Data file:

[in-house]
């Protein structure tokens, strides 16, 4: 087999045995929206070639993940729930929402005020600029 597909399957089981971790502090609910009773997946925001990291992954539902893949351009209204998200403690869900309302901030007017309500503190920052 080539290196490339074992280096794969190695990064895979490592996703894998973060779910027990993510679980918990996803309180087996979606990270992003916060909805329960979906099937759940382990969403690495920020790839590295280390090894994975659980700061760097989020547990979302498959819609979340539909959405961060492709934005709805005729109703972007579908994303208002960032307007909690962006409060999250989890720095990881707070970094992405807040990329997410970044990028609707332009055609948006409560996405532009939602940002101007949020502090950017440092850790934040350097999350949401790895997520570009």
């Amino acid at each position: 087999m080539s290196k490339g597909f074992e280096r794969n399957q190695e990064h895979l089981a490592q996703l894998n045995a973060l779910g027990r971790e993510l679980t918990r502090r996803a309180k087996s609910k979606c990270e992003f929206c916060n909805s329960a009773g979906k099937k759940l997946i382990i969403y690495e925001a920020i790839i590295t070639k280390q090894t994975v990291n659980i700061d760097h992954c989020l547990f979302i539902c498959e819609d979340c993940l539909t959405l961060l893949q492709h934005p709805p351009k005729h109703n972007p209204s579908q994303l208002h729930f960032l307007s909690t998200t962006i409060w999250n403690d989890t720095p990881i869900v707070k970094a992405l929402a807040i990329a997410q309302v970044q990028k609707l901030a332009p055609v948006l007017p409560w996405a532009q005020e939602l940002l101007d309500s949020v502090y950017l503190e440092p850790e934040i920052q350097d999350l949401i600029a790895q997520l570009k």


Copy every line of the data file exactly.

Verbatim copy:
[in-house]
């Protein structure tokens, strides 16, 4: 087999045995929206070639993940729930929402005020600029 597909399957089981971790502090609910009773997946925001990291992954539902893949351009209204998200403690869900309302901030007017309500503190920052 080539290196490339074992280096794969190695990064895979490592996703894998973060779910027990993510679980918990996803309180087996979606990270992003916060909805329960979906099937759940382990969403690495920020790839590295280390090894994975659980700061760097989020547990979302498959819609979340539909959405961060492709934005709805005729109703972007579908994303208002960032307007909690962006409060999250989890720095990881707070970094992405807040990329997410970044990028609707332009055609948006409560996405532009939602940002101007949020502090950017440092850790934040350097999350949401790895997520570009």
């Amino acid at each position: 087999m080539s290196k490339g597909f074992e280096r794969n399957q190695e990064h895979l089981a490592q996703l894998n045995a973060l779910g027990r971790e993510l679980t918990r502090r996803a309180k087996s609910k979606c990270e992003f929206c916060n909805s329960a009773g979906k099937k759940l997946i382990i969403y690495e925001a920020i790839i590295t070639k280390q090894t994975v990291n659980i700061d760097h992954c989020l547990f979302i539902c498959e819609d979340c993940l539909t959405l961060l893949q492709h934005p709805p351009k005729h109703n972007p209204s579908q994303l208002h729930f960032l307007s909690t998200t962006i409060w999250n403690d989890t720095p990881i869900v707070k970094a992405l929402a807040i990329a997410q309302v970044q990028k609707l901030a332009p055609v948006l007017p409560w996405a532009q005020e939602l940002l101007d309500s949020v502090y950017l503190e440092p850790e934040i920052q350097d999350l949401i600029a790895q997520l570009k």